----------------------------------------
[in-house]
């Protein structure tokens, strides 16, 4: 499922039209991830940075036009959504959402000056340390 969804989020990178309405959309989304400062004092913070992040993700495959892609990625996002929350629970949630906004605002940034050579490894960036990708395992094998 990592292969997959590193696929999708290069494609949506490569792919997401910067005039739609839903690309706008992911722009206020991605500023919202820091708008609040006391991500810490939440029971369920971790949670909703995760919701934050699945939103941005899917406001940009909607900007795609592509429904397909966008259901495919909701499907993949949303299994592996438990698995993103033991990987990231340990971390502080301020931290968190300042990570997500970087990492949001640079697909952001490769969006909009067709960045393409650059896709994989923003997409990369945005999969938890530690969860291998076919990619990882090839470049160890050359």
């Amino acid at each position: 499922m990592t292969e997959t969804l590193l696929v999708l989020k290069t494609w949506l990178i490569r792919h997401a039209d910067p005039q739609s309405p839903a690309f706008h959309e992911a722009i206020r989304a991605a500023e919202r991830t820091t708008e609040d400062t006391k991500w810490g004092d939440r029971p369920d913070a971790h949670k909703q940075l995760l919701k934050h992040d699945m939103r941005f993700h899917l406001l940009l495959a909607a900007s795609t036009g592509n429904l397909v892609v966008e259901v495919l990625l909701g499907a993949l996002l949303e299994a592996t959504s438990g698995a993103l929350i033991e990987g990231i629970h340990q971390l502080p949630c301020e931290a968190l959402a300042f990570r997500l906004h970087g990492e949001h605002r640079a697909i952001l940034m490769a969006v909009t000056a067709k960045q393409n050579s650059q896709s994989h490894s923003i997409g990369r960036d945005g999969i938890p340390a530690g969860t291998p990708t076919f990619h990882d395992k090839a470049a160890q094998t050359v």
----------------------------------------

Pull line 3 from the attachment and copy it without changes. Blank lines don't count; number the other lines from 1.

């Amino acid at each position: 499922m990592t292969e997959t969804l590193l696929v999708l989020k290069t494609w949506l990178i490569r792919h997401a039209d910067p005039q739609s309405p839903a690309f706008h959309e992911a722009i206020r989304a991605a500023e919202r991830t820091t708008e609040d400062t006391k991500w810490g004092d939440r029971p369920d913070a971790h949670k909703q940075l995760l919701k934050h992040d699945m939103r941005f993700h899917l406001l940009l495959a909607a900007s795609t036009g592509n429904l397909v892609v966008e259901v495919l990625l909701g499907a993949l996002l949303e299994a592996t959504s438990g698995a993103l929350i033991e990987g990231i629970h340990q971390l502080p949630c301020e931290a968190l959402a300042f990570r997500l906004h970087g990492e949001h605002r640079a697909i952001l940034m490769a969006v909009t000056a067709k960045q393409n050579s650059q896709s994989h490894s923003i997409g990369r960036d945005g999969i938890p340390a530690g969860t291998p990708t076919f990619h990882d395992k090839a470049a160890q094998t050359v």